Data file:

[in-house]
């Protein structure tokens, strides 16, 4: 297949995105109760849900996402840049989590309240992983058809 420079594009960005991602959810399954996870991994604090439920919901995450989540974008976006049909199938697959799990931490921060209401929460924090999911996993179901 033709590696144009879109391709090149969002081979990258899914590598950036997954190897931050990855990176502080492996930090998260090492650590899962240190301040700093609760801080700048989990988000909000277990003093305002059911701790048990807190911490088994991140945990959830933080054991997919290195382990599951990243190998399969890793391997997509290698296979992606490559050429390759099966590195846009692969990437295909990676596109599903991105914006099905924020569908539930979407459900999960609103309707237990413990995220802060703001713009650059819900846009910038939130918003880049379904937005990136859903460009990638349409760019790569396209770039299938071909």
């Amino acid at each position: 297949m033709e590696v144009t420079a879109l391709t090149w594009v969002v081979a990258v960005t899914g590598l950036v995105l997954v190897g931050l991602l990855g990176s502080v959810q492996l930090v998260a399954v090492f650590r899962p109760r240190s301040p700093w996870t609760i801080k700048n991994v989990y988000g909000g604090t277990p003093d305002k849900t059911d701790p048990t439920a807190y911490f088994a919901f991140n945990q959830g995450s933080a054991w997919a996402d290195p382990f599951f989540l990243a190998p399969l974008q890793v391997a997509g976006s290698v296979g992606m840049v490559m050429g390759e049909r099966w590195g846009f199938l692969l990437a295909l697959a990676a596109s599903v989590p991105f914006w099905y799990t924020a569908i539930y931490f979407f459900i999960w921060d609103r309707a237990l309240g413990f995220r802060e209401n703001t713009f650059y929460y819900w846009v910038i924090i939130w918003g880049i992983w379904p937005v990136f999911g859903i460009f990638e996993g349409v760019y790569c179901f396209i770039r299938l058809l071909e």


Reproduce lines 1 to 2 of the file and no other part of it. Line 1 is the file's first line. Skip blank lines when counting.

[in-house]
């Protein structure tokens, strides 16, 4: 297949995105109760849900996402840049989590309240992983058809 420079594009960005991602959810399954996870991994604090439920919901995450989540974008976006049909199938697959799990931490921060209401929460924090999911996993179901 033709590696144009879109391709090149969002081979990258899914590598950036997954190897931050990855990176502080492996930090998260090492650590899962240190301040700093609760801080700048989990988000909000277990003093305002059911701790048990807190911490088994991140945990959830933080054991997919290195382990599951990243190998399969890793391997997509290698296979992606490559050429390759099966590195846009692969990437295909990676596109599903991105914006099905924020569908539930979407459900999960609103309707237990413990995220802060703001713009650059819900846009910038939130918003880049379904937005990136859903460009990638349409760019790569396209770039299938071909």